I talk a lot. In fact, I talk so much you think I was a confident, outgoing individual that enjoys speaking to people about everything and loving it when people give me attention when I speak.
I cringe when people look at me when I start speaking. I act. I’m a great actress, in fact, I can make you feel like I’m really excited about what I’m talking about; whereas I’m actually nervous and scared you’d not want to listen to me.
I love listening to you, though. I love when you answer my questions with more than just one sentence, with the essence of your being slightly shared as you engage in conversation with me. That, I love.
But I was not always like this.
I used to be the one who raised her hand when the teacher asked questions.
I used to be the one who volunteered to make friends with new people at church so they felt at home– those my age and behind.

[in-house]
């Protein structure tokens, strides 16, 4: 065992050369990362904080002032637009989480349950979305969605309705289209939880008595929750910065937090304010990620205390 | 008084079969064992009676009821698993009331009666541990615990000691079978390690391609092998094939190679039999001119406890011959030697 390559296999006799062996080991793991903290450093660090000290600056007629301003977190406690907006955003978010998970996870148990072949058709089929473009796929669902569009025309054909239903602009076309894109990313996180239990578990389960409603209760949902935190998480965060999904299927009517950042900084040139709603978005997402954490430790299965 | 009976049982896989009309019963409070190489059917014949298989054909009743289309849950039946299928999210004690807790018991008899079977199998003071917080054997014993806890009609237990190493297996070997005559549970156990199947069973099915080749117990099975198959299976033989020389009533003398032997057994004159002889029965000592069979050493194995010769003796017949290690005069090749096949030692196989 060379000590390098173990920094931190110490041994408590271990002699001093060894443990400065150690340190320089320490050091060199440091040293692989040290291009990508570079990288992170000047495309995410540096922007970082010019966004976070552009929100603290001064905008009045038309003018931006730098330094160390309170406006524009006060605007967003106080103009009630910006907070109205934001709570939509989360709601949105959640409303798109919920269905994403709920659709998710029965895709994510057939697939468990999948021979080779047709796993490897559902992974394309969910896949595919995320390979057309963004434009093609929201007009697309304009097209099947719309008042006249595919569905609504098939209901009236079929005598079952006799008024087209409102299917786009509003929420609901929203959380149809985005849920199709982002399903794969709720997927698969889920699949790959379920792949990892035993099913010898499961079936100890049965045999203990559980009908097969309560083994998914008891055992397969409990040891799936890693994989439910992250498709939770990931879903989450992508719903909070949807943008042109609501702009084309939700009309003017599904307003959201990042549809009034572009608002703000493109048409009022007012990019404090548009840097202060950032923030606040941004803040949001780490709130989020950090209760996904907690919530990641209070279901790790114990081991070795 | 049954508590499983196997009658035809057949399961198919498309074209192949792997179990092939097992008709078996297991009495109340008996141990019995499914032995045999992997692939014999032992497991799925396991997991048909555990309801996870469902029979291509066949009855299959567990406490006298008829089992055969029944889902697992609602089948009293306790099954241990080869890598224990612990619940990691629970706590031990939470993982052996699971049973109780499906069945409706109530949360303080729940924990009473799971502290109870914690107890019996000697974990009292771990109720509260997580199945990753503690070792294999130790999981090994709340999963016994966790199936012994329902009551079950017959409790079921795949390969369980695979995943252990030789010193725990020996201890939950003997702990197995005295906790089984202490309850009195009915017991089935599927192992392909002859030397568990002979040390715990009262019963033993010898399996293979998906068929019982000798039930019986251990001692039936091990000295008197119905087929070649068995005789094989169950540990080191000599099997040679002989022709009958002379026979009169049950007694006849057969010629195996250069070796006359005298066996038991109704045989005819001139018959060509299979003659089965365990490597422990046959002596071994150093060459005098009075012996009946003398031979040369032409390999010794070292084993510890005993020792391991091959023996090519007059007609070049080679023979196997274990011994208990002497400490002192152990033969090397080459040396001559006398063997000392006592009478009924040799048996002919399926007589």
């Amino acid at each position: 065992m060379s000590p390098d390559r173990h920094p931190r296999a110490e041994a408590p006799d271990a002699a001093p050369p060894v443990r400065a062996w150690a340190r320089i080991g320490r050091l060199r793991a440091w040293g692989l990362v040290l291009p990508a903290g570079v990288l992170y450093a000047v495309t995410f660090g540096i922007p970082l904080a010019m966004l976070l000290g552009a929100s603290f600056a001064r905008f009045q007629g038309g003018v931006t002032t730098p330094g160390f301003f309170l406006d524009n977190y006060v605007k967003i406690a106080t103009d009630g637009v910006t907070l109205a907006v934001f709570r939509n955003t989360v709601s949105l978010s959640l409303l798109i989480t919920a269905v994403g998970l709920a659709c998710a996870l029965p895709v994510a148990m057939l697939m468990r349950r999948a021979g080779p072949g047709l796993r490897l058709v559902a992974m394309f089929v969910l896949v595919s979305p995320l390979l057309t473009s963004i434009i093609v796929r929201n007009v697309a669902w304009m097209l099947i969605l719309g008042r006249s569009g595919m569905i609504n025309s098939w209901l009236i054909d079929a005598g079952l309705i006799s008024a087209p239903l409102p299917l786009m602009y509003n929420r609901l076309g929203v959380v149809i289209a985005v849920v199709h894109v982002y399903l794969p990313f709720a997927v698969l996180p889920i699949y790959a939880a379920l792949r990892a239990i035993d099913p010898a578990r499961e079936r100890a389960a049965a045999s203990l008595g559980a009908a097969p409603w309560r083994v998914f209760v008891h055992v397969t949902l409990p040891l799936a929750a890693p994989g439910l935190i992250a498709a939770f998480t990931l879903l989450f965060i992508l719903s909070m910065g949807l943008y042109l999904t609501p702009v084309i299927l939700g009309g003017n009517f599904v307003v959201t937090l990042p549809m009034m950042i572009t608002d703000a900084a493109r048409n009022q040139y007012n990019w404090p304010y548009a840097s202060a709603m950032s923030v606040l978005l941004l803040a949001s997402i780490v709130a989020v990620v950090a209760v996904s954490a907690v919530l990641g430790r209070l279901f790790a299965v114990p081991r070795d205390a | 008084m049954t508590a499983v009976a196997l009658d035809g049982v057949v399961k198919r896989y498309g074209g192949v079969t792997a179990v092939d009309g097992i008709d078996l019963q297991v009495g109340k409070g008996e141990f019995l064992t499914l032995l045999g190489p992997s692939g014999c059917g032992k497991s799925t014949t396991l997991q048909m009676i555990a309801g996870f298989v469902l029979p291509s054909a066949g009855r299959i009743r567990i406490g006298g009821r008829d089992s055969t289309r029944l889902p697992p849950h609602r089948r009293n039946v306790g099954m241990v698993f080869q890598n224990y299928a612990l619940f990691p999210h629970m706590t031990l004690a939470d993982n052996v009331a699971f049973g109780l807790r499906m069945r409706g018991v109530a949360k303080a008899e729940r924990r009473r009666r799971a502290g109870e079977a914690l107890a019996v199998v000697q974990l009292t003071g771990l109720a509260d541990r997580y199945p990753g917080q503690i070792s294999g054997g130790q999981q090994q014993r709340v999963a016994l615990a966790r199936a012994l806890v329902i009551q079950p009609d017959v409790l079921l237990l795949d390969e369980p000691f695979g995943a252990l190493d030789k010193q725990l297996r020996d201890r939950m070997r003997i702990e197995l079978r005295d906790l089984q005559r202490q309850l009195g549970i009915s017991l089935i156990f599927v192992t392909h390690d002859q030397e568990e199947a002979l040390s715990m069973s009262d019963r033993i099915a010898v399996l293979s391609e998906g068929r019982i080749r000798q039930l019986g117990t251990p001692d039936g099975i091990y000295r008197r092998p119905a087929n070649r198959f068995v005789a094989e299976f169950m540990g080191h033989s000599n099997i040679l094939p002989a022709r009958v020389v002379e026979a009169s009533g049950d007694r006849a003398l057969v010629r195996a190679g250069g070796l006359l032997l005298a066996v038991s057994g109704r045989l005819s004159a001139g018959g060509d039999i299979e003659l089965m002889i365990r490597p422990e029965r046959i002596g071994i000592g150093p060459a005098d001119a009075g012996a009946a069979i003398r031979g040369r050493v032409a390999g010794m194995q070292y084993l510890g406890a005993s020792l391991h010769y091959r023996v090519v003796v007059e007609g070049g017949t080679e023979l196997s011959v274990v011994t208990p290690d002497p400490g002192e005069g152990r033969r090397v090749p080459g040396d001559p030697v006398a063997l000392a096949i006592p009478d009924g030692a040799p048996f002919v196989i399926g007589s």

I used to love being the center of attention and being in the spotlight.
But then we moved; we moved to a country where I knew no one, kept myself isolated, and my comfort was writing a poem/prayer/letter every night for two and a half years straight. I listened to the saddest music, and the angriest music; I wrote in my blood, and pierced myself. It comforted me.
I comforted me.
Nothing anyone did for me mattered because no one did anything for me that mattered.
FIghting everything by myself was no easy task, because no one listened to me when I asked for help.
Justifying abuse done to myself was not ideal to deal with, by myself.
Trust me, I know. I’ve been there.
Listen to your child when they speak of something that bothers them. Otherwise, they’ll just try to fix themselves to no fixable point, and confuse your effort to gloss over it with no care.
I talk a lot. In fact, you probably thought I was okay talking about this.
I’d rather write it out.